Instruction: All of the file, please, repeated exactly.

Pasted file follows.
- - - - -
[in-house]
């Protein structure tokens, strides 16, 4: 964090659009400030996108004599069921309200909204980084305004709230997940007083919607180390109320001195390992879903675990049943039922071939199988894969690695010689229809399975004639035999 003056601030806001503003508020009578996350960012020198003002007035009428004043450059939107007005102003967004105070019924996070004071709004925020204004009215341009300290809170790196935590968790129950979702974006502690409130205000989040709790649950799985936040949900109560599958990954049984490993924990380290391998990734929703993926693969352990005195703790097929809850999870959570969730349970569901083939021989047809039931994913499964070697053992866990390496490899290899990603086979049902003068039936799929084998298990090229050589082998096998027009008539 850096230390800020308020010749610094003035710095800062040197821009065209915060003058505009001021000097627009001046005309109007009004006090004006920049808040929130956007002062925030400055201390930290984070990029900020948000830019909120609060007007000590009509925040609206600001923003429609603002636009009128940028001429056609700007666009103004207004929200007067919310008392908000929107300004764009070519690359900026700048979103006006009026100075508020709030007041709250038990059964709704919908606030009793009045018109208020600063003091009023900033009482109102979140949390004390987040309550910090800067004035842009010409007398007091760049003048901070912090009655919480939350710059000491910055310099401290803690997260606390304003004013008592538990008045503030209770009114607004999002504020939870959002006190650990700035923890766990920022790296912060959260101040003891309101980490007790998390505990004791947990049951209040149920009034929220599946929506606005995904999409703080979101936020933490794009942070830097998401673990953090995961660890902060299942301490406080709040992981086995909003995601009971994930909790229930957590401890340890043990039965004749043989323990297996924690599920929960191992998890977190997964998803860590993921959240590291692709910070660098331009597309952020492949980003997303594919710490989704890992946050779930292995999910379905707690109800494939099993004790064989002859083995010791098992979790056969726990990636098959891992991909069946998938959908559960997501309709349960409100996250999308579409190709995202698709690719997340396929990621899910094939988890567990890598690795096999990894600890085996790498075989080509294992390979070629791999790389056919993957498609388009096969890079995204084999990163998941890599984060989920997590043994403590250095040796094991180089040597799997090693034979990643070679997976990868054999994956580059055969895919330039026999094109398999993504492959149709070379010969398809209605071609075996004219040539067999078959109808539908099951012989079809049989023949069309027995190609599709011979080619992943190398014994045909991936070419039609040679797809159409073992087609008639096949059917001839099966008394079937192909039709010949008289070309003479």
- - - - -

[in-house]
């Protein structure tokens, strides 16, 4: 964090659009400030996108004599069921309200909204980084305004709230997940007083919607180390109320001195390992879903675990049943039922071939199988894969690695010689229809399975004639035999 003056601030806001503003508020009578996350960012020198003002007035009428004043450059939107007005102003967004105070019924996070004071709004925020204004009215341009300290809170790196935590968790129950979702974006502690409130205000989040709790649950799985936040949900109560599958990954049984490993924990380290391998990734929703993926693969352990005195703790097929809850999870959570969730349970569901083939021989047809039931994913499964070697053992866990390496490899290899990603086979049902003068039936799929084998298990090229050589082998096998027009008539 850096230390800020308020010749610094003035710095800062040197821009065209915060003058505009001021000097627009001046005309109007009004006090004006920049808040929130956007002062925030400055201390930290984070990029900020948000830019909120609060007007000590009509925040609206600001923003429609603002636009009128940028001429056609700007666009103004207004929200007067919310008392908000929107300004764009070519690359900026700048979103006006009026100075508020709030007041709250038990059964709704919908606030009793009045018109208020600063003091009023900033009482109102979140949390004390987040309550910090800067004035842009010409007398007091760049003048901070912090009655919480939350710059000491910055310099401290803690997260606390304003004013008592538990008045503030209770009114607004999002504020939870959002006190650990700035923890766990920022790296912060959260101040003891309101980490007790998390505990004791947990049951209040149920009034929220599946929506606005995904999409703080979101936020933490794009942070830097998401673990953090995961660890902060299942301490406080709040992981086995909003995601009971994930909790229930957590401890340890043990039965004749043989323990297996924690599920929960191992998890977190997964998803860590993921959240590291692709910070660098331009597309952020492949980003997303594919710490989704890992946050779930292995999910379905707690109800494939099993004790064989002859083995010791098992979790056969726990990636098959891992991909069946998938959908559960997501309709349960409100996250999308579409190709995202698709690719997340396929990621899910094939988890567990890598690795096999990894600890085996790498075989080509294992390979070629791999790389056919993957498609388009096969890079995204084999990163998941890599984060989920997590043994403590250095040796094991180089040597799997090693034979990643070679997976990868054999994956580059055969895919330039026999094109398999993504492959149709070379010969398809209605071609075996004219040539067999078959109808539908099951012989079809049989023949069309027995190609599709011979080619992943190398014994045909991936070419039609040679797809159409073992087609008639096949059917001839099966008394079937192909039709010949008289070309003479």